Romney’s CRUT, which is only a small part of the $250 million that Romney’s campaign cites as his net worth, has been paying him 8 percent of its assets each year. As the Romneys have received these payments, the money that will potentially be left for charity has declined from at least $750,000 in 2001 to $421,203 at the end of 2011.
Tuesday’s election is arguably as important as any since 1980, when Ronald Reagan’s victory accelerated a shift to deregulation and supply-side economics. Today, after the Great Crash of 2008, the US economy is recovering, albeit too slowly for many Americans out of work or in search of a decent-paying job. US pre-eminence is under threat in a world where advanced knowledge is widespread and low-cost labour readily available. In Afghanistan, the Middle East, north Africa and the South China Sea, America’s resolve is being tested.Pretty weak case for reelection. I'm not sold. Too bad there isn't a better choice. When you watch this video, keep in mind that every one of the asshole speaking on camera is now a Mitt Romney surrogate, although most are preparing to attack him next week:
Neither candidate has provided convincing answers on how he would respond to these challenges. In a risk-averse campaign dominated by political consultants, both men have displayed a poverty of ambition. There have been few glimpses of a better future, of opportunities to be seized thanks to cheap natural gas and America’s potential for energy self-sufficiency.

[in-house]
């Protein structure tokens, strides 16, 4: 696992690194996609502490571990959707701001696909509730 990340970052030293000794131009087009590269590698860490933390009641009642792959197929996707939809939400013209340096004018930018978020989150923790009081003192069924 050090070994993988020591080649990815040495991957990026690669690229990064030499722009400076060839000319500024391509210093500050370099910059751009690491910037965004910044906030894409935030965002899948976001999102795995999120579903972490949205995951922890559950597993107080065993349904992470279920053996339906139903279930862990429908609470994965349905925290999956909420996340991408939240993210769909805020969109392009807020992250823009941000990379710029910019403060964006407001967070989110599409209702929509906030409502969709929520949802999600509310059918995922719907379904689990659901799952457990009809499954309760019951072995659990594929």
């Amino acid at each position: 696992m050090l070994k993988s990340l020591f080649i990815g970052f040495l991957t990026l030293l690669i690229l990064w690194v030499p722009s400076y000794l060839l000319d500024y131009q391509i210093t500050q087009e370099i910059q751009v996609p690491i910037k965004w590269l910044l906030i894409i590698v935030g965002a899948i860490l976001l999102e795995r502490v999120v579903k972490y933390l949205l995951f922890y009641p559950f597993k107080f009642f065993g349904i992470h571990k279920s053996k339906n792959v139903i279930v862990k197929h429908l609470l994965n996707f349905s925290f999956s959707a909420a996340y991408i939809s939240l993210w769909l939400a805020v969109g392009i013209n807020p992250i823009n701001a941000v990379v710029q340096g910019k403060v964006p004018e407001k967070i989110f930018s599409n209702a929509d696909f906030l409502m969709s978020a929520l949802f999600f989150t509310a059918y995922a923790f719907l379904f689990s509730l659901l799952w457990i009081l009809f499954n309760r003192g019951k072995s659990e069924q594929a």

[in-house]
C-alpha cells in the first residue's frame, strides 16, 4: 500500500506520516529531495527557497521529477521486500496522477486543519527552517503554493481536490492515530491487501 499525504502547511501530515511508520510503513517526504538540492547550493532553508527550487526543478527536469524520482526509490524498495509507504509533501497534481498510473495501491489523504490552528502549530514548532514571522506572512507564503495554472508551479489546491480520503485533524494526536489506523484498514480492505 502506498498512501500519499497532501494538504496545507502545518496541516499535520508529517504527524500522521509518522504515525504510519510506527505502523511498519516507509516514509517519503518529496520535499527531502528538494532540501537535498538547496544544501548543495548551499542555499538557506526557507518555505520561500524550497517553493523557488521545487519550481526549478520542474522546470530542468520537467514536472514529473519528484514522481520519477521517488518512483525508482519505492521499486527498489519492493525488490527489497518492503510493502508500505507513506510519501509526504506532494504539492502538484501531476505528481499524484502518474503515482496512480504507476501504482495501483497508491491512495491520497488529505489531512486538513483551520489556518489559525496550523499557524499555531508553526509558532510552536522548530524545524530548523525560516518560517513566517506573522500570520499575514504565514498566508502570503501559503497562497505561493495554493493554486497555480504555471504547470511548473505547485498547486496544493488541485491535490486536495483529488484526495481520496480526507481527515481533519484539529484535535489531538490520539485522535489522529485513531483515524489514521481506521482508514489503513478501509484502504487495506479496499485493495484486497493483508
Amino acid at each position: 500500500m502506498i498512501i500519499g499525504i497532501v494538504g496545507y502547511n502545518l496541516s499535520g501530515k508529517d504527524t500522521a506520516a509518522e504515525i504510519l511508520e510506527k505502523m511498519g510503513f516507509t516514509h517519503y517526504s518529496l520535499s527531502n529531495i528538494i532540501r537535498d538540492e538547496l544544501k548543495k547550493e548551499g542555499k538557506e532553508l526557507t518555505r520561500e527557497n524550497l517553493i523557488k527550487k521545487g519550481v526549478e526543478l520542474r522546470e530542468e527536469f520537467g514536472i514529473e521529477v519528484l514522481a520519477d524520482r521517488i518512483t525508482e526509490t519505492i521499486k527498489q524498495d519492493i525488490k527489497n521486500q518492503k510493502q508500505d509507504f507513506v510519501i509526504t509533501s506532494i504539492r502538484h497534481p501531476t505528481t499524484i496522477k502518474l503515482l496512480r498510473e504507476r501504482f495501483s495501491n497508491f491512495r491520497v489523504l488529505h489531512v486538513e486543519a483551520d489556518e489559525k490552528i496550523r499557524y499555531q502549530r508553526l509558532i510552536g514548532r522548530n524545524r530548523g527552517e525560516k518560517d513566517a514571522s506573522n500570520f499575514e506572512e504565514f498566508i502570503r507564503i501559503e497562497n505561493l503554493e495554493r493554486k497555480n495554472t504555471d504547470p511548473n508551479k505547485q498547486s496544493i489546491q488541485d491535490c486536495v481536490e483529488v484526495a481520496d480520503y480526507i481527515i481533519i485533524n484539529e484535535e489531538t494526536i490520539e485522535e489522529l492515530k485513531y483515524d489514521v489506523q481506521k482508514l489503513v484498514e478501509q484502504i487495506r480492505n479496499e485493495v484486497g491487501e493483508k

What is clear is that both men have a different philosophy of government. Mr Obama is an interventionist. He staked all on healthcare reform, bringing 30m Americans into a safety net. The president also pushed through a $787bn stimulus package that saved the country from another Great Depression. He poured billions into rescuing the Detroit car industry and secured several hundred thousand jobs. His other legacy is the Dodd-Frank act, the most sweeping reform of Wall Street since the 1930s, though one which has only been fitfully implemented.
...The more serious objection to Mr Romney is that he has gone through so many contortions to win his party’s nomination that it is hard to see how he would govern in practice. His wishlist includes an aspiration to raise Pentagon spending by a fifth while cutting everyone’s taxes and still somehow balancing the books. Such fiscal alchemy is an exercise in evasion, not a recipe for sustainable economic recovery.
Mr Romney’s latest positioning as a pragmatic centrist appears to fit far better than his earlier incarnation as a rock-ribbed conservative Republican beholden to the Tea Party. The trouble is that it is impossible to be sure. His protean persona relies more on market research than any innate political philosophy.
As in his response to Hurricane Sandy, Mr Obama has shown that purposeful government can be part of the solution rather than the problem. Four years on from the financial crisis, with extreme inequality an affront to the American dream, there remains a need for intelligent, reformist governance. Mr Obama, his presidency defined by the economic crisis, looks the better choice.